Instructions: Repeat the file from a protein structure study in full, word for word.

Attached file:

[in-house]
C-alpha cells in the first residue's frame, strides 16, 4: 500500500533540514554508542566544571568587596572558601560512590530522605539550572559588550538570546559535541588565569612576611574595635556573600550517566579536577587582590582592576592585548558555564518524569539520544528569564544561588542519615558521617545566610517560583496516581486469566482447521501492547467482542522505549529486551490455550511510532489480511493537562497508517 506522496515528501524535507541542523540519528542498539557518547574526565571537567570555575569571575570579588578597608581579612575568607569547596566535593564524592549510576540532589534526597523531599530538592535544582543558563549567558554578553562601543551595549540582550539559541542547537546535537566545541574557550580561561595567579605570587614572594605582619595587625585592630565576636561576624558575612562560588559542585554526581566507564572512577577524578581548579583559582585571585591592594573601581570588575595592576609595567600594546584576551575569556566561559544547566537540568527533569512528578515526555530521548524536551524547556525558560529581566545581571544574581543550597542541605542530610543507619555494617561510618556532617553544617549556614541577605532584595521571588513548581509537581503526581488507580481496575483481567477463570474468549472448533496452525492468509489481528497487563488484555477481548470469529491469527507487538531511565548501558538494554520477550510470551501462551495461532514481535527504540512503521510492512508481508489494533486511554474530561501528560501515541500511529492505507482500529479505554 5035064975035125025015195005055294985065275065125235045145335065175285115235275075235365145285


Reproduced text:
[in-house]
C-alpha cells in the first residue's frame, strides 16, 4: 500500500533540514554508542566544571568587596572558601560512590530522605539550572559588550538570546559535541588565569612576611574595635556573600550517566579536577587582590582592576592585548558555564518524569539520544528569564544561588542519615558521617545566610517560583496516581486469566482447521501492547467482542522505549529486551490455550511510532489480511493537562497508517 506522496515528501524535507541542523540519528542498539557518547574526565571537567570555575569571575570579588578597608581579612575568607569547596566535593564524592549510576540532589534526597523531599530538592535544582543558563549567558554578553562601543551595549540582550539559541542547537546535537566545541574557550580561561595567579605570587614572594605582619595587625585592630565576636561576624558575612562560588559542585554526581566507564572512577577524578581548579583559582585571585591592594573601581570588575595592576609595567600594546584576551575569556566561559544547566537540568527533569512528578515526555530521548524536551524547556525558560529581566545581571544574581543550597542541605542530610543507619555494617561510618556532617553544617549556614541577605532584595521571588513548581509537581503526581488507580481496575483481567477463570474468549472448533496452525492468509489481528497487563488484555477481548470469529491469527507487538531511565548501558538494554520477550510470551501462551495461532514481535527504540512503521510492512508481508489494533486511554474530561501528560501515541500511529492505507482500529479505554 5035064975035125025015195005055294985065275065125235045145335065175285115235275075235365145285